Proal, Amy (2012) Autoimmune disease re-examined in light of metagenomic concepts. PhD thesis, Murdoch University.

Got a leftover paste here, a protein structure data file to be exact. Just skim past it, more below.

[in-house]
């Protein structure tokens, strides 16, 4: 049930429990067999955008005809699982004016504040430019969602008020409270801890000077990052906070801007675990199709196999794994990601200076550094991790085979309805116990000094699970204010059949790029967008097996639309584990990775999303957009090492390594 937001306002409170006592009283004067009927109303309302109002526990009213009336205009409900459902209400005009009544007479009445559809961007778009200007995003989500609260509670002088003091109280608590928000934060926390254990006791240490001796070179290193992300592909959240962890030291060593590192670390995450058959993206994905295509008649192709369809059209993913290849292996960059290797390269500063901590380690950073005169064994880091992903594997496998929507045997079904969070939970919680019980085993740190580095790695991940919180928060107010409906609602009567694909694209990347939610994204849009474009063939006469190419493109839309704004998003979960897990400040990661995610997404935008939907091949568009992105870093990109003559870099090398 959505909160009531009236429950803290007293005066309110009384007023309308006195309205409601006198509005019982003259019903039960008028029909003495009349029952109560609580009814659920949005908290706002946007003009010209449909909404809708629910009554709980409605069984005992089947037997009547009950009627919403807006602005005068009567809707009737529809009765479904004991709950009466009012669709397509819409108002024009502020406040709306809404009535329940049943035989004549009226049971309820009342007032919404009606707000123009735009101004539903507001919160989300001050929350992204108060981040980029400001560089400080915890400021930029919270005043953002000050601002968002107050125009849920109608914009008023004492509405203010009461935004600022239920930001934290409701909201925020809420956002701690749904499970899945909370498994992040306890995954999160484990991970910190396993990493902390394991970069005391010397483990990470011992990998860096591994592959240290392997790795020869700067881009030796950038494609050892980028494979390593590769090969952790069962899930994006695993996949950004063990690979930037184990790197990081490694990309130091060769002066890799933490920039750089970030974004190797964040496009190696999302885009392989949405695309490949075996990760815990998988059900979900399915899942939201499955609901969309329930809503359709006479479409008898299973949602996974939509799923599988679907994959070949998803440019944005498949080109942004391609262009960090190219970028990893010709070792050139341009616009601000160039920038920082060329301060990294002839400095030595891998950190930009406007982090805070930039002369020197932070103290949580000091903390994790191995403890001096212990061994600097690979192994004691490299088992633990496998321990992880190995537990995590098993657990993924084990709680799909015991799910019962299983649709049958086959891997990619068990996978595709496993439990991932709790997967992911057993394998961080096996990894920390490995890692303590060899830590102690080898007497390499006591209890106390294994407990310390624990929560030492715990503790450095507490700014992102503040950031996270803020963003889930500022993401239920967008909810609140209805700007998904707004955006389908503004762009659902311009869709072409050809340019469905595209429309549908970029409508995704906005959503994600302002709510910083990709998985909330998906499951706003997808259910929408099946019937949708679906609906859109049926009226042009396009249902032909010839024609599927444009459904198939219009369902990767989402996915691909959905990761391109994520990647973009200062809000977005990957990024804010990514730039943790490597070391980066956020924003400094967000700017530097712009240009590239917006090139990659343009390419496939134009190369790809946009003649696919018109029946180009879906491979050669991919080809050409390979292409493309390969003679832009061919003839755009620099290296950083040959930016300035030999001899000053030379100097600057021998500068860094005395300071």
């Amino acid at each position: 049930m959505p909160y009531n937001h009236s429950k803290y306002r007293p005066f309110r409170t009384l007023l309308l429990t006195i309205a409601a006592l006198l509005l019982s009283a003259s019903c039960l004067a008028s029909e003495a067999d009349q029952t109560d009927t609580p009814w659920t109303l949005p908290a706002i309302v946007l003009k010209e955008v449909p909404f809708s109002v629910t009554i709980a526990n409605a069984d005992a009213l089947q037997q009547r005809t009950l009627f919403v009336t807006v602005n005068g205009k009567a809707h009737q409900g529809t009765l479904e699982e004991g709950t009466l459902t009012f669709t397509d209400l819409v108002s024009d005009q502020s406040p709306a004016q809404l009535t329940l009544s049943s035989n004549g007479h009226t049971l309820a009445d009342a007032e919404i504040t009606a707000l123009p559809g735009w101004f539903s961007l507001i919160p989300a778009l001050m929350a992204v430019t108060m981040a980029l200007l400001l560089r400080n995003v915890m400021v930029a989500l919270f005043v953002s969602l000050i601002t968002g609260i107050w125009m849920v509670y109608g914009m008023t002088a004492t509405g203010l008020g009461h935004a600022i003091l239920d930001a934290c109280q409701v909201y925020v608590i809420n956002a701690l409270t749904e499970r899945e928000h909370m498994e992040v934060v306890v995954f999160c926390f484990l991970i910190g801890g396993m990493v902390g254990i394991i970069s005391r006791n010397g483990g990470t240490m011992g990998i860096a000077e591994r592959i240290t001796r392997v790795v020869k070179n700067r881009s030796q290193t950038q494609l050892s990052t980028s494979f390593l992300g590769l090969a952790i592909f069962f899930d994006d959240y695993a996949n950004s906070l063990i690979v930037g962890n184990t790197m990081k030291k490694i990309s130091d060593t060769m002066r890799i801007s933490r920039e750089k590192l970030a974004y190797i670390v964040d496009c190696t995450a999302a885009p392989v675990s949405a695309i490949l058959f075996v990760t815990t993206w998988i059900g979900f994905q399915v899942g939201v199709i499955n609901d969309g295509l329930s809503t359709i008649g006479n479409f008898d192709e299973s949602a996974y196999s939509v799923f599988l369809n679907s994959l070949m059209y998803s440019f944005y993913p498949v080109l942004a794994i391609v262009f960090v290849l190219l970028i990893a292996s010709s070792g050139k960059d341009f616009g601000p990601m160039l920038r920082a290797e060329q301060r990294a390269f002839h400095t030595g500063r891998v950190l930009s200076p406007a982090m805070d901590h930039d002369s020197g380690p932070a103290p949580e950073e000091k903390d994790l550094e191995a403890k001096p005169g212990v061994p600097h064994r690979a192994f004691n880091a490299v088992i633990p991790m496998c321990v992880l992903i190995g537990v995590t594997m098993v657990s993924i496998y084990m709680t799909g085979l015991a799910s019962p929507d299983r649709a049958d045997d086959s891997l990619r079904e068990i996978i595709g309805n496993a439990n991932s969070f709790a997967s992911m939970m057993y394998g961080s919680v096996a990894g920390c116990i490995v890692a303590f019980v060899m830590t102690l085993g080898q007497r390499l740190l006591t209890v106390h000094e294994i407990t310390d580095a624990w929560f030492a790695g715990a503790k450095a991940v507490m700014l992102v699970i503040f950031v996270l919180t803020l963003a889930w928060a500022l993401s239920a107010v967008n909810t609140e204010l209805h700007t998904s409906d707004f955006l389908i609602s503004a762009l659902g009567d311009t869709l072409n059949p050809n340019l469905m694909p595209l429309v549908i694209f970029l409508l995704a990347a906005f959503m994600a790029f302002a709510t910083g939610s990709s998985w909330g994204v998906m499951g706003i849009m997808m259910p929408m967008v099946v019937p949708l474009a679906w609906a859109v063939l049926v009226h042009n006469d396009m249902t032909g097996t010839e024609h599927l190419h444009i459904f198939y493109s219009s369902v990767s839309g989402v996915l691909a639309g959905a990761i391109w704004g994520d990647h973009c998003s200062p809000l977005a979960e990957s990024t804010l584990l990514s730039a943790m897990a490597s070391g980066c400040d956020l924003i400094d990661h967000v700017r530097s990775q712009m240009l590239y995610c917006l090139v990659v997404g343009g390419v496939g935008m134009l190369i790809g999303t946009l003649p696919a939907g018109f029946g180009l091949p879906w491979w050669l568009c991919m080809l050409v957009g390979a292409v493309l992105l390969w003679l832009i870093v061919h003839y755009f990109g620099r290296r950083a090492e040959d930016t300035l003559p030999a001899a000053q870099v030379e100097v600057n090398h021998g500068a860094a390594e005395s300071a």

The concept of autoantibodies was developed at a time when, due to the limitations of culturebased techniques, the human body was considered to be largely sterile. However, over the past few years, researchers in the emerging field of metagenomics have developed molecular tools that instead allow microbes to be identified by their genomic fingerprints. These tools have opened a door to an era of tremendous discovery. Homo sapiens has been shown to harbor thousands of species of microbes in tissue and blood that were previously undetectable. Today it is estimated that around 90% of the cells in the human body are microbial, and that the genes of these microbes outnumber our own by a factor of at least 10:1. The genomes of intracellular microbes can directly interact with our own genomes, meaning that humans may be best described as superorganisms. When populations of these microbes interfere too much with the metabolism of Homo sapiens, the resulting changes in the proteome can lead to disease. This suggests that the inflammation observed in "autoimmune" disease may instead result from an effort by the innate immune system to target pathogens and restore microbial homeostasis. Many intracellular microbes survive by dysregulating the expression of genes and antimicrobials via key nuclear receptors. The VDR nuclear receptor plays a critical role by expressing cathelicidin and TLR2, the primary intracellular defenses. It appears that the pathogens that cause autoimmune disease accumulate during a lifetime, with individuals increasingly accumulating microbes as the innate immune response becomes incrementally compromised. One reason that autoimmune disease is more common in women may be that they have an additional site of VDR expression, in the cycling endometrium. Thus, they may more easily acquire microbial loads than their male counterparts. The interaction of many different microbes acting in concert is more likely to cause a particular autoimmune condition rather than, as Koch suggested, a single organism. This helps account for the high levels of comorbidity observed amongst patients with autoimmune conditions. Autoantibodies are increasingly being identified as the body's response to specific pathogens, with collateral damage from these antibodies exacerbating the disease process. The possibility that microbes drive the autoimmune disease state calls for a re-evaluation of how these diseases are routinely treated. While the standard of care for autoimmune disease remains the use of medications that slow the immune response, treatments aimed at eradicating pathogens would attempt instead to stimulate the body's antimicrobial defenses. We have collaborated with American and international clinicians to research a therapy designed to reactivate the innate immune response in patients with autoimmune disease. Our case series demonstrate that patients generally report symptomatic improvement, but only after experiencing temporary increases in inflammation and disease symptoms. This is likely due to immunopathology - a reaction in which the release of cytokines and cellular debris accompany microbial death. Thus we must reconsider the long-term consequences of using immunosuppressive substances. For example, the secosteroid vitamin D reduces inflammation, but may do so at the expense of slowing the innate immune response and its ability to target underlying pathogens. Furthermore, the concept of vitamin D "deficiency" may itself be flawed. The low levels of 25-D in many patients with inflammatory conditions may be a result rather than a cause of the disease process. Conventional interpretation of other out- of-range metabolites must be similarly re-examined. This work offers a novel framework with which to understand and treat inflammatory disease, with broad implications across many disciplines. Efforts to further validate this model are needed, taking researchers down entirely new avenues of exploration.